Dear Family and Friends,

Some of you will already have read this news via our mass email on Saturday but I didn’t get a chance to post it here until now.  I will post the email that was sent out and then follow it with some thoughts over the weekend. Thank you again for all your prayers and thoughts towards us. We know that you walk journeys of your own and we would love to walk beside you too.

To Everyone,

Thank you again for your continued prayers, encouraging notes/emails, and your friendship as we’ve bee journeying down this bumpy road the last little while.

Heather has completed her second week of multiple appointments down at PMH & TGH (thank goodness they are right across the street from each other).

Good News

Heather has been told by Dr. Lipton (who heads the bone marrow transplant team) and by Dr. Rotstein (infectious disease doctor) that the infectious spots on her lungs have reduced in size to the point that they are almost gone. That is AWESOME news and we are so thankful to God for allowing the medicine to work and the continued involvement of both medical teams from both hospitals.

Bad News (Maybe)

Heather was also told that she has some spots on her lungs that have grown in the past month. They plan to do a biopsy of her lungs next week to run some tests and to see what these spots could be. They don’t want to rule anything out so Heather was told that these spots could be the CLL returning or even some other form of lymphoma.

Obviously we know that the doctors are just doing their jobs and clearly communicating the many possibilities but this news was disheartening. Even if it the test come back negative those words have been hard to hear, especially at 18 months post bone marrow transplant.

The Plan

Heather has her lung biopsy the week of May 24th and then we will get the results of the biopsy the week of May 30th. Also, Sunday, May 22 we will praying with our pastors and elders from our home church after our morning service, according to the book James chapter 5 which says, “Is anyone among you sick? Let him call for the elders of the church, and let them pray over him, anointing him with oil in the name of the Lord.15 And the prayer of faith will save the one who is sick, and the Lord will raise him up. And if he has committed sins, he will be forgiven.”  If you would like to join us in prayer at this time, wherever you are in the world, once everyone gets together we will be praying between 11:30am-12:00pm EST.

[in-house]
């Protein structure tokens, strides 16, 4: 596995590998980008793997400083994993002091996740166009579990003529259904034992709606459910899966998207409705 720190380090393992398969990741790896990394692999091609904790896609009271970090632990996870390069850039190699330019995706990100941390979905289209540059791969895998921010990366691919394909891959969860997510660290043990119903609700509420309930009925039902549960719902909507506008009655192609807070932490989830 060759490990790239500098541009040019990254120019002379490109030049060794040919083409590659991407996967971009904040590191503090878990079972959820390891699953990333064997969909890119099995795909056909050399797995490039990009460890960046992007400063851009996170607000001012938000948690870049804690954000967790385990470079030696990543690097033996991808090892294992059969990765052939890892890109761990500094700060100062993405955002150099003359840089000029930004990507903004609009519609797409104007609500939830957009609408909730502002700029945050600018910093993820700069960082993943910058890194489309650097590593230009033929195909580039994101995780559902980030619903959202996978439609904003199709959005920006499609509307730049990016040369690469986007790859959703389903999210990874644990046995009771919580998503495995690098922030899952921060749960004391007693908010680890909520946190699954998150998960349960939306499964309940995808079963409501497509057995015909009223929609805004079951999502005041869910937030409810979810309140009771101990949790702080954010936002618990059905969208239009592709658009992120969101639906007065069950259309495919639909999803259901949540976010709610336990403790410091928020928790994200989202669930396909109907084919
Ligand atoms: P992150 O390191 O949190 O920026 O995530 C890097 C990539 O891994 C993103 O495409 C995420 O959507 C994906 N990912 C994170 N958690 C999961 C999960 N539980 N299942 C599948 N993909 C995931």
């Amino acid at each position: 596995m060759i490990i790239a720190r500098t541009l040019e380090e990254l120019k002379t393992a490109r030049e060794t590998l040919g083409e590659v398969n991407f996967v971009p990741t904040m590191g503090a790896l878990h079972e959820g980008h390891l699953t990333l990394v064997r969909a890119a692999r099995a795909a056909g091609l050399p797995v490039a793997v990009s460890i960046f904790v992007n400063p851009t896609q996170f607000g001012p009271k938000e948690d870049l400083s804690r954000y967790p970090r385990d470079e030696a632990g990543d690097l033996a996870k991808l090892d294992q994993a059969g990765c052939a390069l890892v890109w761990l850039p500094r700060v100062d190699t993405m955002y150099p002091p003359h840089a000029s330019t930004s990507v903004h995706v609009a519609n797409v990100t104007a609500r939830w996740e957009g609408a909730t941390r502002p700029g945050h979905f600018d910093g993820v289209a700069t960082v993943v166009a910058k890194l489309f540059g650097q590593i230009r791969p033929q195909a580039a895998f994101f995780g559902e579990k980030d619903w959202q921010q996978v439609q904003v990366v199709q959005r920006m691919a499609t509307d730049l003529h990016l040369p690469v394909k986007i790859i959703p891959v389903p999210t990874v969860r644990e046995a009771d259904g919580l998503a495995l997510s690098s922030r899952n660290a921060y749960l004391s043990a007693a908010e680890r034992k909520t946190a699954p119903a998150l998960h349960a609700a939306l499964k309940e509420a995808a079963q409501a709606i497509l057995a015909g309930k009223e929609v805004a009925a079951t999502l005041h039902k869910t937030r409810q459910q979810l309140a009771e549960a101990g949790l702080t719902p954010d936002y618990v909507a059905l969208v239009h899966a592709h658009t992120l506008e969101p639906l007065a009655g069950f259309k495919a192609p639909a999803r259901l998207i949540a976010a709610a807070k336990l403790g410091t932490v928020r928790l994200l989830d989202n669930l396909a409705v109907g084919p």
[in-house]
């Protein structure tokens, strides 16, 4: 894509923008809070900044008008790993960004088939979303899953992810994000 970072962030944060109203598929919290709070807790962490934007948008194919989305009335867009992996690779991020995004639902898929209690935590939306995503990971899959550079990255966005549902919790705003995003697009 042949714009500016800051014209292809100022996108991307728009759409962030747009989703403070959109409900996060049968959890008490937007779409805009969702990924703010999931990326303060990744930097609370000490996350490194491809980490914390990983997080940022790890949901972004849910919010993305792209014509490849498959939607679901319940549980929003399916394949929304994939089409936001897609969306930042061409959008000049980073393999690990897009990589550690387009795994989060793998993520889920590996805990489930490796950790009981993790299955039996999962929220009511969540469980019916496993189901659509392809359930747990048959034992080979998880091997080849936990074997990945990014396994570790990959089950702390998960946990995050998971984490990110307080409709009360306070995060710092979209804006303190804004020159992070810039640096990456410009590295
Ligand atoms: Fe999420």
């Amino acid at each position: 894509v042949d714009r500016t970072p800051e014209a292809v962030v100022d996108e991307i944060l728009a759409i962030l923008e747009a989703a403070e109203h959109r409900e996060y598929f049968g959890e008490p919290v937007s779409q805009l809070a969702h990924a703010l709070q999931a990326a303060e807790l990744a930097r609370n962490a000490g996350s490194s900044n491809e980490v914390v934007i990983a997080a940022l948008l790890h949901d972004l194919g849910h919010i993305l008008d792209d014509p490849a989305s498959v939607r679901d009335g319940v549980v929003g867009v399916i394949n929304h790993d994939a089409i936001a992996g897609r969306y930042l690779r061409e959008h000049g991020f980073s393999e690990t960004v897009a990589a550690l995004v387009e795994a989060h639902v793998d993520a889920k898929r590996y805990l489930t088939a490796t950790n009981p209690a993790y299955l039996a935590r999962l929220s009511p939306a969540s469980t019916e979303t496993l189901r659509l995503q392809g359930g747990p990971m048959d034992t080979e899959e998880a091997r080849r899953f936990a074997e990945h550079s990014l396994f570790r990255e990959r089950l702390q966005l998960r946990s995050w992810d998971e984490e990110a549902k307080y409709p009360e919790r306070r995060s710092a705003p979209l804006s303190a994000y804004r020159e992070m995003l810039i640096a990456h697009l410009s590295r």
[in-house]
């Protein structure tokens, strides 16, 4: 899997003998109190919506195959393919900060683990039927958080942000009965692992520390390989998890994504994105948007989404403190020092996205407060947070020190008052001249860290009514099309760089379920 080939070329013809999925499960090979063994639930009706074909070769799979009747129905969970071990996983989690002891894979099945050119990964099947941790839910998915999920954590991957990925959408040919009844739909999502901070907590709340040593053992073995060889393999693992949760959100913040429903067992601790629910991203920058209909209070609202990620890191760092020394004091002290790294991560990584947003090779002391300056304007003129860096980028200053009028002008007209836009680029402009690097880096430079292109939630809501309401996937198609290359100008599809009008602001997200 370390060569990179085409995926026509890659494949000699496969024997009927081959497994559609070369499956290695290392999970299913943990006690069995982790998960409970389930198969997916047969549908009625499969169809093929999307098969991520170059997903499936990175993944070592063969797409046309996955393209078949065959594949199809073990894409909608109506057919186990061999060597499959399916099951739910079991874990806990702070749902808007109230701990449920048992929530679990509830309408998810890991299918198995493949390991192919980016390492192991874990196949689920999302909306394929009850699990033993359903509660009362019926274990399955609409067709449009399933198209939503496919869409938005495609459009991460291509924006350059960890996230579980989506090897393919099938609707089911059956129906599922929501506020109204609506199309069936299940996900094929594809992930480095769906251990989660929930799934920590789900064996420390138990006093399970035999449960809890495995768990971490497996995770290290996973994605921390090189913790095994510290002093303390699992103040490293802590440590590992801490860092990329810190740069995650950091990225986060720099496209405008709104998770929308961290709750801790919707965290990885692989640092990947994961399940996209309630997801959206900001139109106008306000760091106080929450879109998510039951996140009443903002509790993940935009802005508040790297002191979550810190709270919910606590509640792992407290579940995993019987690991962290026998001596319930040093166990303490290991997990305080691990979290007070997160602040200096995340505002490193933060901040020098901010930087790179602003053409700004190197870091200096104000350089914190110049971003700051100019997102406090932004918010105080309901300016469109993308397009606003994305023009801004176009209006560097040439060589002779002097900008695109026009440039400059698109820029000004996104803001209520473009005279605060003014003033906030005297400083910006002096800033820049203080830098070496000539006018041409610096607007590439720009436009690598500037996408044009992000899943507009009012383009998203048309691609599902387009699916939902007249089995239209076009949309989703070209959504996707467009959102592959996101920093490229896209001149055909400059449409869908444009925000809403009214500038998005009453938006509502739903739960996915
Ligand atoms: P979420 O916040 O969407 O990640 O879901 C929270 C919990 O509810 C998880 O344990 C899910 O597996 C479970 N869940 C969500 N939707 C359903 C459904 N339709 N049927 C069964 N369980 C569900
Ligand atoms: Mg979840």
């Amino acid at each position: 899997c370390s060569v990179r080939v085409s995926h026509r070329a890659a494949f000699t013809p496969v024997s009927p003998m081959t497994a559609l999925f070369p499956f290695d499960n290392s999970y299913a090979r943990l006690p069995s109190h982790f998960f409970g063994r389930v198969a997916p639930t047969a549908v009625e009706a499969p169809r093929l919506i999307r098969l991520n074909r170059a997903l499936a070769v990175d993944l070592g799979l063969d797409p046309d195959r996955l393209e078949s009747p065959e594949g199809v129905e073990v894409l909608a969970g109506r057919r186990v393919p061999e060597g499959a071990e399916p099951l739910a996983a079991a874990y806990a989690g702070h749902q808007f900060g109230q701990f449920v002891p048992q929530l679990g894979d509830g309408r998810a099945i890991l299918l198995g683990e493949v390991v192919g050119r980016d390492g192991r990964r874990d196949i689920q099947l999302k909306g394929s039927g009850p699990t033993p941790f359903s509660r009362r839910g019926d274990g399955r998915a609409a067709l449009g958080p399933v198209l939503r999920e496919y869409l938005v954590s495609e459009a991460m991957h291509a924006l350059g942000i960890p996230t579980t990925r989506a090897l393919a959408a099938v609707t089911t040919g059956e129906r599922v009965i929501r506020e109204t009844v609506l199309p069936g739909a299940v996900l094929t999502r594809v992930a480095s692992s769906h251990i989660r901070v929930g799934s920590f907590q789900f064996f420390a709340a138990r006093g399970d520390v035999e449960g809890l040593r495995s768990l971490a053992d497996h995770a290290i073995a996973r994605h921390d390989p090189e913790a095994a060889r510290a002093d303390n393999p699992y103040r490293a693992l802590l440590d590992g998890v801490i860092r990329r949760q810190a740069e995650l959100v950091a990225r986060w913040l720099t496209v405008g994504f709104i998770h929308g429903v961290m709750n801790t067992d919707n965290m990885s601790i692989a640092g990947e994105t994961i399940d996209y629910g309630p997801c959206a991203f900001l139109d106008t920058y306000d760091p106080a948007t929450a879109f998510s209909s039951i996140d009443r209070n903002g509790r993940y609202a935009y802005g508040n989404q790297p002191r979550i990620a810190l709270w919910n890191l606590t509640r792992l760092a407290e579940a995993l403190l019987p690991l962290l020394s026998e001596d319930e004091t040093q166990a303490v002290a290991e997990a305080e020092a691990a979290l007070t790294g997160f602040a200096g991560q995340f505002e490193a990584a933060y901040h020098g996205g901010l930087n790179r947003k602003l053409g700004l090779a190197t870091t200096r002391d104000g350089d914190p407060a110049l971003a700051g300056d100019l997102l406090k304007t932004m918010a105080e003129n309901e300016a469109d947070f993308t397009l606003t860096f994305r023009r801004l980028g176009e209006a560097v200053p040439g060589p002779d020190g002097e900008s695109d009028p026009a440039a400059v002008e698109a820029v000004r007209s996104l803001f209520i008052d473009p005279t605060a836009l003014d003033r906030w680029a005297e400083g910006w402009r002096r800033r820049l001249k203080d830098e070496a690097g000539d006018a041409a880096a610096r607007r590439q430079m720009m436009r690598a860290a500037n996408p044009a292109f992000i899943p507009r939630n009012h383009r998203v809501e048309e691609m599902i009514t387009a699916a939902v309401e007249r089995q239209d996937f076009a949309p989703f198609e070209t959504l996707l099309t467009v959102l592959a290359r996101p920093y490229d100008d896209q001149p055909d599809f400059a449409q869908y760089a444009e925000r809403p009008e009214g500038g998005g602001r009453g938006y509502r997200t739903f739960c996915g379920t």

Jeff, Heather & Nathan

Thoughts from the Front Lines

Friday was difficult for me in a lot of ways.  It was another early day to be downtown and I had multiple appointments, each with their own waiting times.  I was tired but able to move through the day and the appointments without getting frustrated. When I spoke with Dr. Lipton (bmt team) he had just finished talking with the radiologist about my CT scan and relayed his concern about the spots that had grown since the last scan.  When Dr. Lipton told me about these spots, the possibilities of what they could be and that they were scheduling a lung biopsy I was really caught off guard.  I mentioned before that I’ve been pretty emotional and weepy and his new, of course, set me off.  I had travelled downtown that day expecting a pretty routine set of appointments so this news was a surprise.  Dr. Lipton reassured me that we don’t know what these nodules are but that it is best to investigate and discover what they are.  I/we agree wholeheartedly. I have mentioned before, many times, that I am so thankful for my health team and the care that they provide for me. He gave me a hug before I left and made sure that I was okay before he left. I trust his wisdom and care for me.

Even though this news is (as Jeff says) bad news, maybe… I agree.  I am not scared, I am not angry at God, I was surprised, thinking only of the good news that the infection was clearing up.  I had forgotten that a lung biopsy was a possibility from the beginning.

I/we also need to keep going back to when Jeff and I made the decision to go forward with the bone marrow transplant.  When we made the decision we knew that this was an act of obedience to God and that REGARDLESS of the outcome, whether the transplant was a success, made no difference or if I died as a result that this is what God was calling us to do.  We don’t understand this in it’s entirety (and probably won’t this side of heaven) but we know that we were obedient and that God is faithful.  That said, it is much easier to be happy with our decision to be obedient when I am feeling well, when I can recognize my face in the mirror, when I can sit on the floor and play with Nathan, when I can go out for the day without a box of kleenex or even tie up my own shoes.  But when difficulties set in, when it’s hard to climb the stairs or to sit and watch Jeff and Nathan play ball from the side it is harder to be joyful in our decision.  It is a discipline of the mind and heart to remember that God is still faithful, still watching, still providing and still healing me.

Yesterday Jeff and I asked the elders of our church and some friends to join with us in praying for God’s healing according to James 5 (see above).  For us, this was another act of obedience.  As much as I love my healthcare team, I know that it is God who is my Healer and the One who knit me together in my mother’s womb (Psalm 139). We eagerly wait for this coming week and all that will result from our/your prayers, the test results and meetings with the doctors.

There is so much more I want to write, things that God has been teaching me about Love and the idea of dressing in Love everyday and what that means to Love and how this has and is making a difference in my life but I’ll save that for another day.

With love,